Is there a chance that hockey fans out there have not watched The Mighty Ducks?
The answer is apparently yes, as Carolyn and I were DISMAYED to discover when we planned a movie night with some local friends. With that in mind, we present this review of the entire trilogy (because yes, we watched the entire trilogy in one afternoon, because you can, and because why not) to entice any other unfortunate souls who have not had the pleasure.
The Mighty Ducks
The first! The original! The 90s fashion!
Gordon Bombay, a hotshot lawyer, is haunted by memories of his childhood, when, as the star player in his champion hockey team, he lost the winning goal in a shootout, thereby losing the game, and the approval of his coach. After being charged for drunk driving, the court orders him to coach a peewee hockey team, the worst in the league, Gordon is at first very reluctant. However, he eventually gains the respect of the kids and teaches them how to win, gaining a sponsor on the way and giving the team the name of The Ducks. In the finals, they face Gordon’s old team, coached by Gordon’s old coach, giving Gordon a chance to face old ghosts.
I first watched this movie shortly after its release in 1992 so all of my feelings for it are hardcore nostalgic and I’m incapable of being rational. This movie is the very best.
You can tell from the picture it’s a rag tag group of hooligans. The goalie, Goldberg, is afraid of the puck hitting him. Two of their forwards are those tiny children in the front (ONE OF THEM IS THE KID FROM PETE AND PETE). Their bruising defenseman with the howitzer shot only hits the net 1 out of 5 times and doesn’t know how to skate. They’ve got problems.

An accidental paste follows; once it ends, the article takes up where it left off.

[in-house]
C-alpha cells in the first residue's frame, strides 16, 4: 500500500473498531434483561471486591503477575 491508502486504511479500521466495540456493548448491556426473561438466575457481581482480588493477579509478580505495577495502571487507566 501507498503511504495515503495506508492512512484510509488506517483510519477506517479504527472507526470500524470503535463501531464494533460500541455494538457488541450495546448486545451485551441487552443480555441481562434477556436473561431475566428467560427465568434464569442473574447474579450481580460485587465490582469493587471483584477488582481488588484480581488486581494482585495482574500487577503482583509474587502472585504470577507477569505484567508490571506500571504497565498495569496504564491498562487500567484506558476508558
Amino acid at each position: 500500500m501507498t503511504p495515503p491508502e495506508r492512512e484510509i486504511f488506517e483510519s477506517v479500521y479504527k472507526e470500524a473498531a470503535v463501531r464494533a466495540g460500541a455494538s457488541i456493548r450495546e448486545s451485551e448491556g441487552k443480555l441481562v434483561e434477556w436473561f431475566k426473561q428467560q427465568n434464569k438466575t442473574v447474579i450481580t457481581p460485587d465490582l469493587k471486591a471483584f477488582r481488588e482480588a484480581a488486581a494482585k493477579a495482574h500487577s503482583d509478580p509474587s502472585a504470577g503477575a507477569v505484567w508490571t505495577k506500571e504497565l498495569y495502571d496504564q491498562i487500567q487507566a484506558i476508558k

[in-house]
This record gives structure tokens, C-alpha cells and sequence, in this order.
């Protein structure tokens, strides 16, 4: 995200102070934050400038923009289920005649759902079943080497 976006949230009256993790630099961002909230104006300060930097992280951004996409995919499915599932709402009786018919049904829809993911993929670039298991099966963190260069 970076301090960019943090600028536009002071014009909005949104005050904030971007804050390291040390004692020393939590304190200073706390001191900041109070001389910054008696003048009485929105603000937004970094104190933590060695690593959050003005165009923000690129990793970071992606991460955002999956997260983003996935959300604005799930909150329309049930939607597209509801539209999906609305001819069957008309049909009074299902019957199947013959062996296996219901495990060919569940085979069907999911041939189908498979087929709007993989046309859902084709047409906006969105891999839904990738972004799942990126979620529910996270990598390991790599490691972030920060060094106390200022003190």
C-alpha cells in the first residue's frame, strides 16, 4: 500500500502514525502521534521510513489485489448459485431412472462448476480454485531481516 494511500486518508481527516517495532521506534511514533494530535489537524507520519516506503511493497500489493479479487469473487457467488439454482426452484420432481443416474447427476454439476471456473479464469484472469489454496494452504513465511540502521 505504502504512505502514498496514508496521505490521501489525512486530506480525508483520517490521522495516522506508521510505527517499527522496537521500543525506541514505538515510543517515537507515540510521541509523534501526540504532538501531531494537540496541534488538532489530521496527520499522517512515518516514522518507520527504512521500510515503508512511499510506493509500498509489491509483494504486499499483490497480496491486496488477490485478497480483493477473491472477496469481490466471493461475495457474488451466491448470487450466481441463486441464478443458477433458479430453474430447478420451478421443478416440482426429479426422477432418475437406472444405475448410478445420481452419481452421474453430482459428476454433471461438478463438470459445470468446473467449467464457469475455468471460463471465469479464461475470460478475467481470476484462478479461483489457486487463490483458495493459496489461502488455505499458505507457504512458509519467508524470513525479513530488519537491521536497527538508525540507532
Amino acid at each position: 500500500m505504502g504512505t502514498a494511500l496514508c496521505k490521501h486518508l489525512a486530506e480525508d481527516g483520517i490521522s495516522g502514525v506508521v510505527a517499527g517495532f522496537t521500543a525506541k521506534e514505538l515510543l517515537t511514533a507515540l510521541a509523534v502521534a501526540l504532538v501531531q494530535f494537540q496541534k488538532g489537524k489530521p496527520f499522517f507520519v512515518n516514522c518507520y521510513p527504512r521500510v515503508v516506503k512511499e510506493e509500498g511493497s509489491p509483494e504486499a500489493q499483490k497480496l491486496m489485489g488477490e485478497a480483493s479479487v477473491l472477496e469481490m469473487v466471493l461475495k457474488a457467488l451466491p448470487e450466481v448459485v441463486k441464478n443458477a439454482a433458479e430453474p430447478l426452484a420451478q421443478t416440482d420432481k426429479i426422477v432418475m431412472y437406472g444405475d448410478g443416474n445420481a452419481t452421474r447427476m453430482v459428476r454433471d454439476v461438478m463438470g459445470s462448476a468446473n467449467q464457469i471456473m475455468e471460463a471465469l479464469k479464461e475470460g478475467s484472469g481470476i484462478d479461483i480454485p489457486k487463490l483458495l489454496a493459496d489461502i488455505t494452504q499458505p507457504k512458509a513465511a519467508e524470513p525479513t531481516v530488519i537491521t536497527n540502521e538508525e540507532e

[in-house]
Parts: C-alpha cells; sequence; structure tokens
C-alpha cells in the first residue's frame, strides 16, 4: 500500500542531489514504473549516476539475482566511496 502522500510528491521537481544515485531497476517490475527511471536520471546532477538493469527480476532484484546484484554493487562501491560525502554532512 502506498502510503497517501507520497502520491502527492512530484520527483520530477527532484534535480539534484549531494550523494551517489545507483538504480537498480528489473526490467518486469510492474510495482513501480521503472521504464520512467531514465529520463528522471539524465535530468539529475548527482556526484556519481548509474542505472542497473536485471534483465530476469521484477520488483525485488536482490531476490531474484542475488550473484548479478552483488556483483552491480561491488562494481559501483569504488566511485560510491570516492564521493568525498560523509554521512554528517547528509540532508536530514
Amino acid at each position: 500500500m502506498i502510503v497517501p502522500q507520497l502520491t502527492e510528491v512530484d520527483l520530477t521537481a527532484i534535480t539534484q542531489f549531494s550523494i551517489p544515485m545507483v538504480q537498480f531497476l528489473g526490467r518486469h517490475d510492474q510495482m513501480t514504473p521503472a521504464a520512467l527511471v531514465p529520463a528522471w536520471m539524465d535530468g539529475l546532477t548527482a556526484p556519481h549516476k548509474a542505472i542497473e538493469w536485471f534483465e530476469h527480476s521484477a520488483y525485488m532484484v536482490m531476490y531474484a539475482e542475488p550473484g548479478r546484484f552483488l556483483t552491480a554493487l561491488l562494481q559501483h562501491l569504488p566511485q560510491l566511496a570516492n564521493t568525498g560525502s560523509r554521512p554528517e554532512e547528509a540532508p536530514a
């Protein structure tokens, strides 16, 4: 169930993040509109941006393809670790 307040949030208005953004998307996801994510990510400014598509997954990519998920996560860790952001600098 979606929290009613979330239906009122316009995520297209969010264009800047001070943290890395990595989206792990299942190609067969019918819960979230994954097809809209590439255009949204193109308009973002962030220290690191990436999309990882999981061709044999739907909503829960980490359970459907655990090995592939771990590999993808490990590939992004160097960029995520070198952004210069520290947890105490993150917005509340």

And it’s got conflict in the form of Gordon Bombay being an asshole for like the first half. A great scene early in the film has him teaching them to take dives during games while chanting, “take the fall, act hurt, get indignant.” But because it’s a Disney movie, Bombay of course comes around. It’s a feel good kiddie roller coaster with some gentle rise and fall and because it was filmed in Minnesota in 1992, it has a cameo by Mike Modano and Basil McRae:
Incidentally, this movie is also the reason I chanted “quack quack quack” at my first ever hockey game. And the reason I know what hockey is. And I feel pretty confident stating that it was the first appearance of the flying v offense:
Which is probably not as effective as you’d think.
D2: The Mighty Ducks
Gordon Bombay is forced to withdraw from the minor hockey league with a knee injury. Much to his surprise, he is given the job of coach of Team USA Hockey for the Junior Goodwill Games in California. With most of the Ducks and a few new players in tow, he sets forth for LA. All appears to be going well for a while, but the hype of Hollywood starts to get to Gordon, and he is distracted when Iceland, the favourites to win the title, appear on the scene.
Oh yeah, at the end of the first movie Basil McRae has gotten Bombay a try-out with the AHL. It goes well, he plays some hockey for a couple of years, gets injured, comes back to Minnesota and finds the now much taller group of kids waiting for him.